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Monday, January 18, 2010

The Private Life of Sherlock Holmes

The current film adaptation of Sherlock Holmes, while not inspiring me to make a trip to the movie theater, has inspired me to reconnect with one of my favorite fictional characters. I have been sporadically making my way through the Grenada Television adaptations of the Conan Doyle stories, starring the magnificent Jeremy Brett as the great detective, and I have been seeking out other film adaptations to place on my Netflix queue. I have seen several of the old Basil Rathbone movies, and while Rathbone portrays the character admirably, I have never enjoyed those movies very much. They suffer from weak scripts and logical gaps in the plot, an unforgivable error in a Sherlock Holmes story.

In my searching I came across a movie I couldn't believe I hadn't encountered previously. The Private Life of Sherlock Holmes is a 1970 feature directed by Billy Wilder, who in a previous post I put forth as my suggestion for best director of all time. How had I missed a movie about one of my favorite characters, by my favorite director?

The answer is because the movie was something of a flop and a disappointment upon its release. It also features no real stars, the original plan to cast Peter O'Toole as Sherlock and Peter Sellers as Watson being scrapped early on. Robert Stephens plays Sherlock instead, and gives him a bit more wittiness and more fun than most incarnations. At first he didn't seem like a good fit, but his performance grew on me as the film went on. Colin Blakely's Watson would have been better without the constant over-acting and attempts at comic relief, but was not too much of a drag on the story. The only ancillary character to really stand out is Christopher Lee's Mycroft Holmes, Sherlock's influential brother.

The script is very strong, which you would expect in a Wilder movie, co-written with his recurrent partner I.A.L. Diamond. There are several knowing nods to the original stories, and some slight poking fun, but of the sort done by people clearly in love with the original material.

The set-up is that, fifty years after his death, the effects of Dr. Watson are unsealed and found to contain accounts of Holmes' cases thought to be too sensitive for publication during the author or the detective's lifetimes. The movie tells two of these stories. The first is an odd choice, it is essentially one long, drawn-out gay joke that isn't funny at all today and couldn't have been a screamer even forty years ago. After a prologue in which the famous pair argue about cocaine and other matters, they curiously receive two tickets to the Russian ballet. Turns out the aging ballerina wants her child to be brilliant as well as beautiful, and thinks Sherlock's genes will do the trick. Holmes is only able to get out of it by telling the lady's interpreter that women "are not his cup of tea." Hilarious, I know.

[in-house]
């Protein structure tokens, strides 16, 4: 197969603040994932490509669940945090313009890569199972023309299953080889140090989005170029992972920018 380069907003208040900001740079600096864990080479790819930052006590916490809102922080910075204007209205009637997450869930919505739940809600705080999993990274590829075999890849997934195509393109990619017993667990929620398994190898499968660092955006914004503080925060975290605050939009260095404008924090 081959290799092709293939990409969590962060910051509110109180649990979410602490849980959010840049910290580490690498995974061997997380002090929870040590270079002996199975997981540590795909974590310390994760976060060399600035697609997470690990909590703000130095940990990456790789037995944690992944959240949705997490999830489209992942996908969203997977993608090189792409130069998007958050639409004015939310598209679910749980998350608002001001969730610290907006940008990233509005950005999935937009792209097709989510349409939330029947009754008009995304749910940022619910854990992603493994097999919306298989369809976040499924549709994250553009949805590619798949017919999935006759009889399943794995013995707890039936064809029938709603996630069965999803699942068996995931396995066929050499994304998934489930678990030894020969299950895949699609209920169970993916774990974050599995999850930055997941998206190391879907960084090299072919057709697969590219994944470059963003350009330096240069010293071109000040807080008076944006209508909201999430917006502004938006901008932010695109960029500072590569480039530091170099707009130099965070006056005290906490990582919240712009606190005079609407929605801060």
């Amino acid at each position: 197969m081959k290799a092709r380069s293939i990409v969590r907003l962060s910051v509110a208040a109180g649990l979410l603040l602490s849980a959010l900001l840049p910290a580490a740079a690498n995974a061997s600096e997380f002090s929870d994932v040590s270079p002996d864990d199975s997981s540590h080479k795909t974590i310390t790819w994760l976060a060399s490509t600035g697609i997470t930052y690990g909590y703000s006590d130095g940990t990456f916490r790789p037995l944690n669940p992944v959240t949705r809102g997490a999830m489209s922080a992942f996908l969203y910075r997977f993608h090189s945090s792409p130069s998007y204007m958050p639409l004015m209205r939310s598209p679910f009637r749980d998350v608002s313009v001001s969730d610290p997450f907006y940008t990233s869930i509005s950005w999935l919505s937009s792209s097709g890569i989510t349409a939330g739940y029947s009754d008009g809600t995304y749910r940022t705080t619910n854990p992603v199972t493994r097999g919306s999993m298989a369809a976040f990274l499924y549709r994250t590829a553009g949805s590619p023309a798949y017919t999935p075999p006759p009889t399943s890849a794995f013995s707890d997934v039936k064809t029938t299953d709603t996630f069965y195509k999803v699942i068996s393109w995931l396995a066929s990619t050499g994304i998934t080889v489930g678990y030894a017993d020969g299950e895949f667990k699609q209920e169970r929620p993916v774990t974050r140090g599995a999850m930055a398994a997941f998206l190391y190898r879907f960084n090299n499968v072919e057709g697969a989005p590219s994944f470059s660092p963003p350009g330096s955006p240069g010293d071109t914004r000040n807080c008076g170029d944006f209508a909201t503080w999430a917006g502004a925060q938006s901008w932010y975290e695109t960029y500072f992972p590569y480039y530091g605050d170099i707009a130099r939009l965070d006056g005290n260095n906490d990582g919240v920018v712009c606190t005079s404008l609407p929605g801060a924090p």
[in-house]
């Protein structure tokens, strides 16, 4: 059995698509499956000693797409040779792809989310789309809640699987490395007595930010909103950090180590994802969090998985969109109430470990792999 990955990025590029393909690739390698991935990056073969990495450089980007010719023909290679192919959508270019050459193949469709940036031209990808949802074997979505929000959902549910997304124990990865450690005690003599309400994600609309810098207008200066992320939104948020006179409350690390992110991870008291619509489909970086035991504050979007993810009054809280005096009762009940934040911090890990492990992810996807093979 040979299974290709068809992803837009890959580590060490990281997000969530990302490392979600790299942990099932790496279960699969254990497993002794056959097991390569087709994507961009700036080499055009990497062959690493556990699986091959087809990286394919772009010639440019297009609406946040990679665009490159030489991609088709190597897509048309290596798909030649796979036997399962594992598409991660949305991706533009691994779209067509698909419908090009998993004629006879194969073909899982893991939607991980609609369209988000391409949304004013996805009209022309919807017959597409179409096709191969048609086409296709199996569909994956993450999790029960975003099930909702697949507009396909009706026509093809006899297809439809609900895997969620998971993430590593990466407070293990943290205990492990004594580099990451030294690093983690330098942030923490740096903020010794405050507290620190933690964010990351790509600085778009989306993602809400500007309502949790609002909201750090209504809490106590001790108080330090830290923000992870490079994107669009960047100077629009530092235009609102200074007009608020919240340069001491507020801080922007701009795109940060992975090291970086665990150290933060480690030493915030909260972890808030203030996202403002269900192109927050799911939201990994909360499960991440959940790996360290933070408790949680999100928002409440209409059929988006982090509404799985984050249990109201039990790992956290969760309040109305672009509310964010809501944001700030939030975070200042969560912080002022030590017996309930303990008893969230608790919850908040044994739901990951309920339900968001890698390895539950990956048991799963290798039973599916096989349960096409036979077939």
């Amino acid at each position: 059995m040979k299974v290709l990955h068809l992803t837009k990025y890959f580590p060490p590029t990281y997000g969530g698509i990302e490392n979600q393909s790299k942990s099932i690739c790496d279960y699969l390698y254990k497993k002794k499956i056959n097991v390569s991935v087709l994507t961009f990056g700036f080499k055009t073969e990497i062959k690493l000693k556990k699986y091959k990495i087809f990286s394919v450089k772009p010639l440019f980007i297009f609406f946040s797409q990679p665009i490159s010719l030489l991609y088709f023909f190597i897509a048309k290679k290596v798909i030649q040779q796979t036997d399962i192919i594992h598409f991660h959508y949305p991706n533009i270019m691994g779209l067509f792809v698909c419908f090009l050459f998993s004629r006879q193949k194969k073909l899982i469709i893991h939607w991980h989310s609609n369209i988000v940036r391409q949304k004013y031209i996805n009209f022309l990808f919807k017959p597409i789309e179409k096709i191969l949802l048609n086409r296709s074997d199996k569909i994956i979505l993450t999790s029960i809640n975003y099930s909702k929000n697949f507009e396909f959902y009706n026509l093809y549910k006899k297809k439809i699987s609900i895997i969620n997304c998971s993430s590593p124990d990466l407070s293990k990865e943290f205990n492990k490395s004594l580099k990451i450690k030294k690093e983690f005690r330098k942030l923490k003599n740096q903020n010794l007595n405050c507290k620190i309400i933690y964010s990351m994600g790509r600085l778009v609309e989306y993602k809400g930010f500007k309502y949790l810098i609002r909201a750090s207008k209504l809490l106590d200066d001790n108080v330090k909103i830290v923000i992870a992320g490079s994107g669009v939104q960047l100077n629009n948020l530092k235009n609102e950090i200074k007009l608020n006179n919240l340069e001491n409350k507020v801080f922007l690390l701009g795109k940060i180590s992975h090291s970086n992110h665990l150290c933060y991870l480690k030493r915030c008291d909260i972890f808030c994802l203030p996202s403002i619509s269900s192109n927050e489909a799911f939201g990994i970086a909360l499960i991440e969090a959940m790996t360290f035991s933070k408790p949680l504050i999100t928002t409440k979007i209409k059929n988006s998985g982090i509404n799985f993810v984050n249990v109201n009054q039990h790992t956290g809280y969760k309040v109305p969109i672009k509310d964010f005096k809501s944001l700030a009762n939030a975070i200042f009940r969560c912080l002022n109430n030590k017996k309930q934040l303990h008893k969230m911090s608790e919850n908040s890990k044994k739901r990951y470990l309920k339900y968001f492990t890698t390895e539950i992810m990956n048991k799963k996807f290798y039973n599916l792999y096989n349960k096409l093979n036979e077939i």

After that dreadful opening though, the movie really picks up steam. The second story feels more like an authentic Holmes story, featuring fantastically strange and disparate elements. A woman with no memory shows up at 221B Baker St, and deduction leads Holmes to suspect she is looking for her husband. The man is a mining engineer hired to design an air pump for a shady outfit called Jonah, Ltd. which turns out not to exist. Along the way, the story expands to include missing midgets, smuggled canaries, and the possible existence of the Loch Ness Monster. It all to comes to an interesting, logical, and best of all, unexpected conclusion. It feels like a real accomplishment by Wilder and Diamond that they were able to pen something in the style of Conan Doyle and make it feel original at the same time.

The story behind the movie is also rather interesting. This was supposed to be one of the biggest movies of 1970, and also one of the longest. Wilder's original cut was well over three hours, and told four unique Holmes stories. But the studio lost a lot of money, and they wanted this to be a bigger box office hit, which meant cutting it down to two hours. Two of the stories were jettisoned, and the film was lost. The DVD includes a deleted scenes section, but because the original film wasn't preserved, these are pastiches of still photographs, a few audio recordings, and at times, shots of the actual script. Two of the deleted scenes were really quite interesting, and would have been much better inclusions than the painful Russian ballerina section. One of them features an incredibly puzzling set up: a dead body in an upside-down room. The other features Holmes allowing Watson to try his hand at solving a case, with hilarious results. Apparently, the decision to cut these was not Billy Wilder's, but rather that of the editor, Ernest Walter.

Anyway, I found this a very interesting film, deserving a much better reputation. It is not among Wilder's best, but I don't think the man was capable of making an uninteresting film. This one gets 7.8 out of 10. If they'd left the right stuff on the cutting room floor it would have scored even higher.

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